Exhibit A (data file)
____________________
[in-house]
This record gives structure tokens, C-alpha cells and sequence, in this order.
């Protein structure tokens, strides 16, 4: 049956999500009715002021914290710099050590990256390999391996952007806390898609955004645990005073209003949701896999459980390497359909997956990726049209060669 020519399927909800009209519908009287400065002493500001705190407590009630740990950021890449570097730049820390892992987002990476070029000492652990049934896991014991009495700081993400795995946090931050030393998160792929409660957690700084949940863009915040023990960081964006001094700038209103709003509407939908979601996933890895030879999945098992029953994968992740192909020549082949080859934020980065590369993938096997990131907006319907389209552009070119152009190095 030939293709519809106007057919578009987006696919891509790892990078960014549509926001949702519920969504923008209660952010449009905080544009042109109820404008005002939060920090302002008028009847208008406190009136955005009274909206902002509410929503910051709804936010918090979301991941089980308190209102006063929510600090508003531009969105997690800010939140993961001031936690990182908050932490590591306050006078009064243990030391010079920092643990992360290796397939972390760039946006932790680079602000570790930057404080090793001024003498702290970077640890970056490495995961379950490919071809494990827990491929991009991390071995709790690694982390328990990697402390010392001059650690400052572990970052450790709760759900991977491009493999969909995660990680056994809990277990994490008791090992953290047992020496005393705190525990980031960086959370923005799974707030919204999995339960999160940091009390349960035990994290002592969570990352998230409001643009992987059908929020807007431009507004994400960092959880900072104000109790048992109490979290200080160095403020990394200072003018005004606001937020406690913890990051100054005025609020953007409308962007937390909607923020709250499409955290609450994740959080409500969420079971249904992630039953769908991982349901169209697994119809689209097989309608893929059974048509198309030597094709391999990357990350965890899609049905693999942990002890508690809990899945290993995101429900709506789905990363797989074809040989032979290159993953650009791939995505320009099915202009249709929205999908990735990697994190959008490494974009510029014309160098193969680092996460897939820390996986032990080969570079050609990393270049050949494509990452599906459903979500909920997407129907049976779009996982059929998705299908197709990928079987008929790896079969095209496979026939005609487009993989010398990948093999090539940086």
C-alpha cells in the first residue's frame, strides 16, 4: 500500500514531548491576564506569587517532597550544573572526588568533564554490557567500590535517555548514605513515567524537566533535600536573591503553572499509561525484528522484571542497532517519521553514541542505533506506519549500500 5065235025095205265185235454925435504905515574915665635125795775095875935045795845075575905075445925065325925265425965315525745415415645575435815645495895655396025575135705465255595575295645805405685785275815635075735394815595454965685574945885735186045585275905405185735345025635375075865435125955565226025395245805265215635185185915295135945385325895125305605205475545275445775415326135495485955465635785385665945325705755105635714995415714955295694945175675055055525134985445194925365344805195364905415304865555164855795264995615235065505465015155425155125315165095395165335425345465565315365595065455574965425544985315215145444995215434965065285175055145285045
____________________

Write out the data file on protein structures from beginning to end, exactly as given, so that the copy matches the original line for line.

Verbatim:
[in-house]
This record gives structure tokens, C-alpha cells and sequence, in this order.
């Protein structure tokens, strides 16, 4: 049956999500009715002021914290710099050590990256390999391996952007806390898609955004645990005073209003949701896999459980390497359909997956990726049209060669 020519399927909800009209519908009287400065002493500001705190407590009630740990950021890449570097730049820390892992987002990476070029000492652990049934896991014991009495700081993400795995946090931050030393998160792929409660957690700084949940863009915040023990960081964006001094700038209103709003509407939908979601996933890895030879999945098992029953994968992740192909020549082949080859934020980065590369993938096997990131907006319907389209552009070119152009190095 030939293709519809106007057919578009987006696919891509790892990078960014549509926001949702519920969504923008209660952010449009905080544009042109109820404008005002939060920090302002008028009847208008406190009136955005009274909206902002509410929503910051709804936010918090979301991941089980308190209102006063929510600090508003531009969105997690800010939140993961001031936690990182908050932490590591306050006078009064243990030391010079920092643990992360290796397939972390760039946006932790680079602000570790930057404080090793001024003498702290970077640890970056490495995961379950490919071809494990827990491929991009991390071995709790690694982390328990990697402390010392001059650690400052572990970052450790709760759900991977491009493999969909995660990680056994809990277990994490008791090992953290047992020496005393705190525990980031960086959370923005799974707030919204999995339960999160940091009390349960035990994290002592969570990352998230409001643009992987059908929020807007431009507004994400960092959880900072104000109790048992109490979290200080160095403020990394200072003018005004606001937020406690913890990051100054005025609020953007409308962007937390909607923020709250499409955290609450994740959080409500969420079971249904992630039953769908991982349901169209697994119809689209097989309608893929059974048509198309030597094709391999990357990350965890899609049905693999942990002890508690809990899945290993995101429900709506789905990363797989074809040989032979290159993953650009791939995505320009099915202009249709929205999908990735990697994190959008490494974009510029014309160098193969680092996460897939820390996986032990080969570079050609990393270049050949494509990452599906459903979500909920997407129907049976779009996982059929998705299908197709990928079987008929790896079969095209496979026939005609487009993989010398990948093999090539940086």
C-alpha cells in the first residue's frame, strides 16, 4: 500500500514531548491576564506569587517532597550544573572526588568533564554490557567500590535517555548514605513515567524537566533535600536573591503553572499509561525484528522484571542497532517519521553514541542505533506506519549500500 5065235025095205265185235454925435504905515574915665635125795775095875935045795845075575905075445925065325925265425965315525745415415645575435815645495895655396025575135705465255595575295645805405685785275815635075735394815595454965685574945885735186045585275905405185735345025635375075865435125955565226025395245805265215635185185915295135945385325895125305605205475545275445775415326135495485955465635785385665945325705755105635714995415714955295694945175675055055525134985445194925365344805195364905415304865555164855795264995615235065505465015155425155125315165095395165335425345465565315365595065455574965425544985315215145444995215434965065285175055145285045